Observing how young males act in social groups, the cultural anthropologists Ruth Borker and Daniel Maltz have written: “Nondominant boys are rarely excluded from play but are made to feel the inferiority of their status positions in no uncertain terms. And since hierarchies fluctuate, every boy gets his chance to be victimized and must learn to take it.” For us, it sure worked that way.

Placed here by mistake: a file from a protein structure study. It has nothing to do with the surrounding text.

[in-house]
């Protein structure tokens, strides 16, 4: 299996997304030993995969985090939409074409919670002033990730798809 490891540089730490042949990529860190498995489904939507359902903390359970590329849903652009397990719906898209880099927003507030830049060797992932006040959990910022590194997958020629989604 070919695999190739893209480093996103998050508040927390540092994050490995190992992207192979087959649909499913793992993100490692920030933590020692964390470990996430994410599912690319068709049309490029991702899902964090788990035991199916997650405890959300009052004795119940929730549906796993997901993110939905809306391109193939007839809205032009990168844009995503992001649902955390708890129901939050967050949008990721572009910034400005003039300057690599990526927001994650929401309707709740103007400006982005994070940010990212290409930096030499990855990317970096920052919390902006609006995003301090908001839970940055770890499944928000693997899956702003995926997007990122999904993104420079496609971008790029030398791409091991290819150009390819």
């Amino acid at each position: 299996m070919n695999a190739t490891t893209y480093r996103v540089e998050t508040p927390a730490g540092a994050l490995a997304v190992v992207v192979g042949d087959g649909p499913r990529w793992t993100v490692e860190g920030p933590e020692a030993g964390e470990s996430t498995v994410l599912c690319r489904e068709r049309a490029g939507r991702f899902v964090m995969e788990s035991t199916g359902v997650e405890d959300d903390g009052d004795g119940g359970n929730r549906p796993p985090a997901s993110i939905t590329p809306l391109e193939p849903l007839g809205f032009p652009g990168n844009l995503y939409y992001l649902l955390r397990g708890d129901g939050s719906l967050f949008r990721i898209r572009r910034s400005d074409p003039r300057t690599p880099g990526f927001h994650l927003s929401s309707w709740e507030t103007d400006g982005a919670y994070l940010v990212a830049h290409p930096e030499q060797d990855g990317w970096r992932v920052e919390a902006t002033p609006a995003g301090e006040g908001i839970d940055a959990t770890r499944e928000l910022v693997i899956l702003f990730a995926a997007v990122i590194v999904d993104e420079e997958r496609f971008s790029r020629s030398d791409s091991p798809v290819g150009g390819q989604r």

As psychologist Joyce F. Benenson observes, boys, especially neglected boys, often band together to cause trouble. “Male groups are formed initially because male peers are so drawn to one another, and away from everyone else,” she writes. “They may fight, they usually compete . . . . Even boys with behavioral problems, who cannot follow any adult authority’s directions, group together, through graffiti writing, skateboarding, or gang fights.”